Sunday, November 8, 2015

Military history, frozen in time

The Douglas A-1 Skyraider was first test flown during World War II, and remained on active duty until 1972 - a 27 year run.  What makes this run astonishing is that it was a propeller driven anachronism in a jet age.

Image via Wikipedia
Propeller?  Check.  Radial, piston engine?  Check.  Maximum speed a little over 300 MPH?  Check.  Straight wings?  Check.  The design was so outdated that it was called the "Spad", after the World War I fighter plane.

But it was superbly suited to a ground attack role.  It was long range (over 1,300 miles) which gave it a very long loiter time over target.  It had seven hard points on each wing and could carry up to 8,000 lbs of bombs, torpedoes, mines, or rockets (by way of reference, the B-17 Flying Fortress was rated at 8,000 lbs of bombs).  It sported extra armor which made it famous for its toughness and ability to shrug off enemy fire.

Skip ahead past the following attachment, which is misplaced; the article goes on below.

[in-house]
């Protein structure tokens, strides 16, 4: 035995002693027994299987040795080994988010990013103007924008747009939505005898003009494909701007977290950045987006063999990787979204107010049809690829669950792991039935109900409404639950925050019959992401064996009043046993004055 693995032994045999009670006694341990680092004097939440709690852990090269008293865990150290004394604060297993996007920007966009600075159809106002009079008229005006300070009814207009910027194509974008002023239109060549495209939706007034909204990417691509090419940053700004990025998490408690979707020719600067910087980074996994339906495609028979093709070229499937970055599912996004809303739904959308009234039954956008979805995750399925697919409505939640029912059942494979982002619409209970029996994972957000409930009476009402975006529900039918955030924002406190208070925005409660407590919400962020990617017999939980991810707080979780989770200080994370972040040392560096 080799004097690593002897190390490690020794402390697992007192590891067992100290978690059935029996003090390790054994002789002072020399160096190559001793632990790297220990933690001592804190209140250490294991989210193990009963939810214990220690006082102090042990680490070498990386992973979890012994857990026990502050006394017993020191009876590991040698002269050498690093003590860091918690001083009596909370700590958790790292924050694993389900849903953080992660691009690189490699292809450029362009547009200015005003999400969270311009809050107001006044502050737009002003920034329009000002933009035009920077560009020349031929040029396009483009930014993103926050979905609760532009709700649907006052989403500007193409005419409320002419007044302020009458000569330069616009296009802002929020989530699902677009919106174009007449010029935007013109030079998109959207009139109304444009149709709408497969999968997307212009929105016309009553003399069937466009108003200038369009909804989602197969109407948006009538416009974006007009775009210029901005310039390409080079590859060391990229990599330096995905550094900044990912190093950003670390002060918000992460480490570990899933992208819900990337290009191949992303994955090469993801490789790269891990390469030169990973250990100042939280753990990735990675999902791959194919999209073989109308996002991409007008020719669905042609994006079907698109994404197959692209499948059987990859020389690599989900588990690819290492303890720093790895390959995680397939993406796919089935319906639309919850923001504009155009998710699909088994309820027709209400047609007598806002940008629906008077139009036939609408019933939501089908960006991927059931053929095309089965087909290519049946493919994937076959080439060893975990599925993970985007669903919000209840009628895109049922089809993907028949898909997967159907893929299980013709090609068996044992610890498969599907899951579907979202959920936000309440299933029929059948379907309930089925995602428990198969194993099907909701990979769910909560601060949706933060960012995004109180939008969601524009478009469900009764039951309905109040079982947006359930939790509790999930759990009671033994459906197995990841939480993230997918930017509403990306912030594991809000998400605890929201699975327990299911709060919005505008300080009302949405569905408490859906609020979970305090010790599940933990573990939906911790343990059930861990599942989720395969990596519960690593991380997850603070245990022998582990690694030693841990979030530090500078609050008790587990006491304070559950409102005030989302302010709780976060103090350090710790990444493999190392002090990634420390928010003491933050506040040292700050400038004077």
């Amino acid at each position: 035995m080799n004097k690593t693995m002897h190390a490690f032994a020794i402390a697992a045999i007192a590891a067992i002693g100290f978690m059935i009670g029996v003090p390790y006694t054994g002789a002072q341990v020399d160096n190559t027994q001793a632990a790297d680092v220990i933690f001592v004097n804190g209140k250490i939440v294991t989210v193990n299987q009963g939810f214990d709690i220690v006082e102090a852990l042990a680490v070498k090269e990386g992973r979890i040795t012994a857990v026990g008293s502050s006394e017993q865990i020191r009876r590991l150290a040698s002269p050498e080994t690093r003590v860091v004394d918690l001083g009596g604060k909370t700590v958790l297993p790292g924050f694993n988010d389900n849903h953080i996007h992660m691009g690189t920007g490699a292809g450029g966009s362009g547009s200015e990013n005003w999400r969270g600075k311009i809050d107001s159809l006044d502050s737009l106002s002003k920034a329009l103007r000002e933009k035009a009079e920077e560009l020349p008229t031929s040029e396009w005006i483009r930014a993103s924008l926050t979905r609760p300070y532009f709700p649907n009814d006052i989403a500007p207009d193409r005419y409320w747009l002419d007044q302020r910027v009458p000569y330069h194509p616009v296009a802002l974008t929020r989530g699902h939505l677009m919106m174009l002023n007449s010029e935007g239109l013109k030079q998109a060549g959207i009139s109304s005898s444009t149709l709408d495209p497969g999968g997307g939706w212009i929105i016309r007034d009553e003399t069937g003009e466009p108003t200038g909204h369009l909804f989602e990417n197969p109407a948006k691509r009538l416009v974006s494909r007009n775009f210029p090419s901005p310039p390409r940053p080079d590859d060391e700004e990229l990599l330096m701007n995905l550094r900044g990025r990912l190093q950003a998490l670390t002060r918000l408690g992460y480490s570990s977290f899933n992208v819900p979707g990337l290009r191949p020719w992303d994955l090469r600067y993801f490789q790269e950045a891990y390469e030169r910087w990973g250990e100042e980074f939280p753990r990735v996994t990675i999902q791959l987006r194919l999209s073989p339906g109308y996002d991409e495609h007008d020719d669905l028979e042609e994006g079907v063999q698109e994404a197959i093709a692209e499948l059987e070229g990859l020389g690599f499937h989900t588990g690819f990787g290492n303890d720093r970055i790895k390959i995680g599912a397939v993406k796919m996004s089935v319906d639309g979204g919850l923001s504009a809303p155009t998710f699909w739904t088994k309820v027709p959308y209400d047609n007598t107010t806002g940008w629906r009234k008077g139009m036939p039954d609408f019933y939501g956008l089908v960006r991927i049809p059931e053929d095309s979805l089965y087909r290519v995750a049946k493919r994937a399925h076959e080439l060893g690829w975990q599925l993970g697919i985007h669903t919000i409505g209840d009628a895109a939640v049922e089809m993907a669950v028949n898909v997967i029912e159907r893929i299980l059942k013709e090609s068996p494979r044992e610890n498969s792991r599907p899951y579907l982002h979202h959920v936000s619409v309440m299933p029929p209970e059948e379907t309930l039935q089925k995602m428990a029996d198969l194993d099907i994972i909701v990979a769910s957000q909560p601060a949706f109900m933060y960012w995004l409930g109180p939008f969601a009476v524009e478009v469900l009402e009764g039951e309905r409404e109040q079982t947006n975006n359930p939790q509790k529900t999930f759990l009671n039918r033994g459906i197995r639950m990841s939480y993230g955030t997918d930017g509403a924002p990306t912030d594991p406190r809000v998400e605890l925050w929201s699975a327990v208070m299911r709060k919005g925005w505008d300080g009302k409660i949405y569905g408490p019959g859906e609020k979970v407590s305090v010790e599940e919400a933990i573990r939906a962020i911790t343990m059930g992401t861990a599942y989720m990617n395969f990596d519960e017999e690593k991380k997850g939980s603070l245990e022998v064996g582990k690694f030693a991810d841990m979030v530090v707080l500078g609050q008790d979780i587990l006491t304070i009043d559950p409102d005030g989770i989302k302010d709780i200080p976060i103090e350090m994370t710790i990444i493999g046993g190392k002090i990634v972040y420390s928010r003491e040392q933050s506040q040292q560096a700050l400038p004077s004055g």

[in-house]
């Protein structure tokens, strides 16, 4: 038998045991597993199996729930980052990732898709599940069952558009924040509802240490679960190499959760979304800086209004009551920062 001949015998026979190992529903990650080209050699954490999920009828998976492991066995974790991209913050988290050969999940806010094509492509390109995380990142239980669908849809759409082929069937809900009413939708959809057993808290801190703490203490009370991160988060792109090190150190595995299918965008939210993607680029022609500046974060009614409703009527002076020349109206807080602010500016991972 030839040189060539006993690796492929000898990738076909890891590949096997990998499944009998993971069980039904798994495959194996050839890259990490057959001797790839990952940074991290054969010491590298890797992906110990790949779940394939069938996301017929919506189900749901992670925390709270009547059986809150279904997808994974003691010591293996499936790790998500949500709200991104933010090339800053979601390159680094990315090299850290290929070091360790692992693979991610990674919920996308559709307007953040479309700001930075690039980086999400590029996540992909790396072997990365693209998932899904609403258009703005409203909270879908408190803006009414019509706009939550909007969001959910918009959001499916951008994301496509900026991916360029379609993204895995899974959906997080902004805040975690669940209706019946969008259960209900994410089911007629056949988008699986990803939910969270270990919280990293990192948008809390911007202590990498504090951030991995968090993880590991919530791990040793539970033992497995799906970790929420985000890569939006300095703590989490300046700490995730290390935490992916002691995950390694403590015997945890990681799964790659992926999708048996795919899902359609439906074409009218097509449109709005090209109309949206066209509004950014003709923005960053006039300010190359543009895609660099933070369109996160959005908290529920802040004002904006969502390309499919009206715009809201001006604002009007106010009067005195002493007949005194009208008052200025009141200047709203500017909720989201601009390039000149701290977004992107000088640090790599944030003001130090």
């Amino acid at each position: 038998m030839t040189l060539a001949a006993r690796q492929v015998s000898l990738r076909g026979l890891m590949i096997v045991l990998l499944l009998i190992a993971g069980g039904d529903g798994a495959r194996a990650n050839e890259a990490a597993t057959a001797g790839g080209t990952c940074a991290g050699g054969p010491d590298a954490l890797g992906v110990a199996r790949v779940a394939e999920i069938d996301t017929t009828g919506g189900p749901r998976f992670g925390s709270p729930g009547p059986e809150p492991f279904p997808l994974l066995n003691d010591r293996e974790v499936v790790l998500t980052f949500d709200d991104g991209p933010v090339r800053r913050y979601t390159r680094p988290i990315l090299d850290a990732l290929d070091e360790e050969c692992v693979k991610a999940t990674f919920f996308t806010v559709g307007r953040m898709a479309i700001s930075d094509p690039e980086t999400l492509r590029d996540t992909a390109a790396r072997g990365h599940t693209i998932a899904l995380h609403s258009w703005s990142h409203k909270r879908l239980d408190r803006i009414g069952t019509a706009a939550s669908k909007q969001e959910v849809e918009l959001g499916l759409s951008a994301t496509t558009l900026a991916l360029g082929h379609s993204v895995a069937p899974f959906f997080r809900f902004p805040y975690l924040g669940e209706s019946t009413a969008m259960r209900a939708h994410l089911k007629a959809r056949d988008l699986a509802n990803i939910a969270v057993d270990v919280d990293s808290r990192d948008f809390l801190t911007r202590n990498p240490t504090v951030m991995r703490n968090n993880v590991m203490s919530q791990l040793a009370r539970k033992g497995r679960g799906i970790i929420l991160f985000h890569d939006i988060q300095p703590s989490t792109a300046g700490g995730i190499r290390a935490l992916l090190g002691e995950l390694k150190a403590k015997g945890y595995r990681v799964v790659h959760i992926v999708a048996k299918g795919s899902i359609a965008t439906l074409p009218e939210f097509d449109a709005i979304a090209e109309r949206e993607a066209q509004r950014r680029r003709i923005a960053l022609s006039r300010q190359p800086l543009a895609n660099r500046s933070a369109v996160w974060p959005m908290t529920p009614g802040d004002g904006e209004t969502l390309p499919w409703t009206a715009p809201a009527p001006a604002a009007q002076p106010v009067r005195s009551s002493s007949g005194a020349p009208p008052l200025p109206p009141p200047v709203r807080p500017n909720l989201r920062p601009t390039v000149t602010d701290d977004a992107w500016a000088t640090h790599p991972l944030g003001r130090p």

And so it kept flying sortie after sortie, because it took decades to come up with a better design to replace it.  It's comparable with the A-10, which the Air Force has wanted to kill for 20 years but which is so superbly adapted to its mission that any replacement would be a step backwards.

And it had enough air-to-air capability to shoot down several MiG-17s over Vietnam.

There is a beauty is a design that is extraordinarily well suited for the intended use, where extreme practicality assumes an esthetic all its own.  The A-1 had that in spades.  Or, well, in spads.

1 comment:

drjim said...

Another genius design from the fertile mind of Ed Heinemann!